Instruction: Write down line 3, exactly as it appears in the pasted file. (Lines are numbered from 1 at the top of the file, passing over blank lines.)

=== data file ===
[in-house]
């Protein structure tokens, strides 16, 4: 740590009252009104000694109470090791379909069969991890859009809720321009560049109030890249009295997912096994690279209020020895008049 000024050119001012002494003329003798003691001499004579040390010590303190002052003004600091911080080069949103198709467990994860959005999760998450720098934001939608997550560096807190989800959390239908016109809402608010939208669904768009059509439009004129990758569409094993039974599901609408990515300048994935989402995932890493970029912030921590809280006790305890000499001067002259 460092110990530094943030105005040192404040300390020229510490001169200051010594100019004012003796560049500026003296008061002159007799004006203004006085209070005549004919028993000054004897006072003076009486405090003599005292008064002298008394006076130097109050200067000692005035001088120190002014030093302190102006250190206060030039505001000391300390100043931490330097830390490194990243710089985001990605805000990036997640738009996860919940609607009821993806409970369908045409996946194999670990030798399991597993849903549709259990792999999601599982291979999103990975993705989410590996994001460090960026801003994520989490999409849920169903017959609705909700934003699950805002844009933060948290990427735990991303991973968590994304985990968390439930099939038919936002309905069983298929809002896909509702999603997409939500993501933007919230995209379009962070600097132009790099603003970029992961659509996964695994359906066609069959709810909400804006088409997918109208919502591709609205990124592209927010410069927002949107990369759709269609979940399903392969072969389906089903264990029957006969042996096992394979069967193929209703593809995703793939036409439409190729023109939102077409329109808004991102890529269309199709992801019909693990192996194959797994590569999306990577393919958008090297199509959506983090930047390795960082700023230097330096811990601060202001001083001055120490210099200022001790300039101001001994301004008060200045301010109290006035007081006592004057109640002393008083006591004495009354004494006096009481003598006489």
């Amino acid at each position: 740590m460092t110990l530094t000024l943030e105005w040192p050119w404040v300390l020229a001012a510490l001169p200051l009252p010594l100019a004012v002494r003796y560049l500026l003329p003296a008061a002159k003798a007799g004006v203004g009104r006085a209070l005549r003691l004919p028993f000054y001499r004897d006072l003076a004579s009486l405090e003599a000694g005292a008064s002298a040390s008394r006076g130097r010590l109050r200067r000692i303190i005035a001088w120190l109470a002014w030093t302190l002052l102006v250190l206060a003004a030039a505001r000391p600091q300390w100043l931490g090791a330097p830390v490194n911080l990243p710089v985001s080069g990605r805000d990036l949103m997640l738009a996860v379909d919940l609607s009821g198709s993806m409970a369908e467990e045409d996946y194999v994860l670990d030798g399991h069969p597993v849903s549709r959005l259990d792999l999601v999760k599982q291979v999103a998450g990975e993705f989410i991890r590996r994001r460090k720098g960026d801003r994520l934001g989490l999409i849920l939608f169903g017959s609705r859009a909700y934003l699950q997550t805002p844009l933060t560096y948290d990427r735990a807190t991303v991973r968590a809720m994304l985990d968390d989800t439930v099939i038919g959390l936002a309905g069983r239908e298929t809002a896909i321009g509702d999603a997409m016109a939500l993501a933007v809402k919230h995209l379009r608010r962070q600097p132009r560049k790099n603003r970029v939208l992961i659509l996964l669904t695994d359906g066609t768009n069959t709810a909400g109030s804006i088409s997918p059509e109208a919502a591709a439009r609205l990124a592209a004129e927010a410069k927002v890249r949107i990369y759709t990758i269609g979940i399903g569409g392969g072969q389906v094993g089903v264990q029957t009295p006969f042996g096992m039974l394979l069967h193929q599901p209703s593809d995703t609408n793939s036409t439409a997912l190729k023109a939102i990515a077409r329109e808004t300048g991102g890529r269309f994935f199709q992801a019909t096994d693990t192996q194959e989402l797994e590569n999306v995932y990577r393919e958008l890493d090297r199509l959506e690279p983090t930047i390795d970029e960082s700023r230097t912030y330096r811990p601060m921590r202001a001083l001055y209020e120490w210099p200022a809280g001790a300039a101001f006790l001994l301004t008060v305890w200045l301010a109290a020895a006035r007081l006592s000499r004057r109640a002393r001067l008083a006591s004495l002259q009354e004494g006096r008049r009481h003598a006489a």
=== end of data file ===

């Amino acid at each position: 740590m460092t110990l530094t000024l943030e105005w040192p050119w404040v300390l020229a001012a510490l001169p200051l009252p010594l100019a004012v002494r003796y560049l500026l003329p003296a008061a002159k003798a007799g004006v203004g009104r006085a209070l005549r003691l004919p028993f000054y001499r004897d006072l003076a004579s009486l405090e003599a000694g005292a008064s002298a040390s008394r006076g130097r010590l109050r200067r000692i303190i005035a001088w120190l109470a002014w030093t302190l002052l102006v250190l206060a003004a030039a505001r000391p600091q300390w100043l931490g090791a330097p830390v490194n911080l990243p710089v985001s080069g990605r805000d990036l949103m997640l738009a996860v379909d919940l609607s009821g198709s993806m409970a369908e467990e045409d996946y194999v994860l670990d030798g399991h069969p597993v849903s549709r959005l259990d792999l999601v999760k599982q291979v999103a998450g990975e993705f989410i991890r590996r994001r460090k720098g960026d801003r994520l934001g989490l999409i849920l939608f169903g017959s609705r859009a909700y934003l699950q997550t805002p844009l933060t560096y948290d990427r735990a807190t991303v991973r968590a809720m994304l985990d968390d989800t439930v099939i038919g959390l936002a309905g069983r239908e298929t809002a896909i321009g509702d999603a997409m016109a939500l993501a933007v809402k919230h995209l379009r608010r962070q600097p132009r560049k790099n603003r970029v939208l992961i659509l996964l669904t695994d359906g066609t768009n069959t709810a909400g109030s804006i088409s997918p059509e109208a919502a591709a439009r609205l990124a592209a004129e927010a410069k927002v890249r949107i990369y759709t990758i269609g979940i399903g569409g392969g072969q389906v094993g089903v264990q029957t009295p006969f042996g096992m039974l394979l069967h193929q599901p209703s593809d995703t609408n793939s036409t439409a997912l190729k023109a939102i990515a077409r329109e808004t300048g991102g890529r269309f994935f199709q992801a019909t096994d693990t192996q194959e989402l797994e590569n999306v995932y990577r393919e958008l890493d090297r199509l959506e690279p983090t930047i390795d970029e960082s700023r230097t912030y330096r811990p601060m921590r202001a001083l001055y209020e120490w210099p200022a809280g001790a300039a101001f006790l001994l301004t008060v305890w200045l301010a109290a020895a006035r007081l006592s000499r004057r109640a002393r001067l008083a006591s004495l002259q009354e004494g006096r008049r009481h003598a006489a």